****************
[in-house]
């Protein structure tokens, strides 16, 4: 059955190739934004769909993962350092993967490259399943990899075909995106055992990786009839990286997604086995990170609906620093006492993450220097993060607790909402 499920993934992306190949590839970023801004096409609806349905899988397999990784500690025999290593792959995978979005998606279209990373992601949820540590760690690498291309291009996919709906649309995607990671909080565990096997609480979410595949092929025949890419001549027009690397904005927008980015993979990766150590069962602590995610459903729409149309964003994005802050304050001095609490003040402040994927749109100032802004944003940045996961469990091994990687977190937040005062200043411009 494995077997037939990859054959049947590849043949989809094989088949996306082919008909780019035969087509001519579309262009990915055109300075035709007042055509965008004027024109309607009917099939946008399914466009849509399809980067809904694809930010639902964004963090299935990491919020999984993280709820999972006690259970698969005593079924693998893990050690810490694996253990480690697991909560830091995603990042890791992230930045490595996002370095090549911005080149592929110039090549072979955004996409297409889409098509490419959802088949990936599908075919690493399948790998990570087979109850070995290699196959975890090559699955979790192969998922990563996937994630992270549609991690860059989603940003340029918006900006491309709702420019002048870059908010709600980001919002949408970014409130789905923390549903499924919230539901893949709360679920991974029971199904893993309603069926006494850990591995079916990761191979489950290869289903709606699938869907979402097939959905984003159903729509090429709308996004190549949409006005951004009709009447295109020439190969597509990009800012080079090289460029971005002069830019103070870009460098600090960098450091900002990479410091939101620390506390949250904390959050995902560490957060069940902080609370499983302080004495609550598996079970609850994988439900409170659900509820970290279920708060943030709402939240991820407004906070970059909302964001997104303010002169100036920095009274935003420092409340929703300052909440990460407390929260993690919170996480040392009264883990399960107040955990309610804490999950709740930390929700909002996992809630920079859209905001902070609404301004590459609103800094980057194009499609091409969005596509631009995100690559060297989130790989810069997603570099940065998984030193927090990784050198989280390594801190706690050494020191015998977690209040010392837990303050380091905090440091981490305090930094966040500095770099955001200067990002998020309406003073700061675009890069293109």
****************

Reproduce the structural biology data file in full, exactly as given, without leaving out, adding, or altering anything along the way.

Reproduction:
[in-house]
């Protein structure tokens, strides 16, 4: 059955190739934004769909993962350092993967490259399943990899075909995106055992990786009839990286997604086995990170609906620093006492993450220097993060607790909402 499920993934992306190949590839970023801004096409609806349905899988397999990784500690025999290593792959995978979005998606279209990373992601949820540590760690690498291309291009996919709906649309995607990671909080565990096997609480979410595949092929025949890419001549027009690397904005927008980015993979990766150590069962602590995610459903729409149309964003994005802050304050001095609490003040402040994927749109100032802004944003940045996961469990091994990687977190937040005062200043411009 494995077997037939990859054959049947590849043949989809094989088949996306082919008909780019035969087509001519579309262009990915055109300075035709007042055509965008004027024109309607009917099939946008399914466009849509399809980067809904694809930010639902964004963090299935990491919020999984993280709820999972006690259970698969005593079924693998893990050690810490694996253990480690697991909560830091995603990042890791992230930045490595996002370095090549911005080149592929110039090549072979955004996409297409889409098509490419959802088949990936599908075919690493399948790998990570087979109850070995290699196959975890090559699955979790192969998922990563996937994630992270549609991690860059989603940003340029918006900006491309709702420019002048870059908010709600980001919002949408970014409130789905923390549903499924919230539901893949709360679920991974029971199904893993309603069926006494850990591995079916990761191979489950290869289903709606699938869907979402097939959905984003159903729509090429709308996004190549949409006005951004009709009447295109020439190969597509990009800012080079090289460029971005002069830019103070870009460098600090960098450091900002990479410091939101620390506390949250904390959050995902560490957060069940902080609370499983302080004495609550598996079970609850994988439900409170659900509820970290279920708060943030709402939240991820407004906070970059909302964001997104303010002169100036920095009274935003420092409340929703300052909440990460407390929260993690919170996480040392009264883990399960107040955990309610804490999950709740930390929700909002996992809630920079859209905001902070609404301004590459609103800094980057194009499609091409969005596509631009995100690559060297989130790989810069997603570099940065998984030193927090990784050198989280390594801190706690050494020191015998977690209040010392837990303050380091905090440091981490305090930094966040500095770099955001200067990002998020309406003073700061675009890069293109």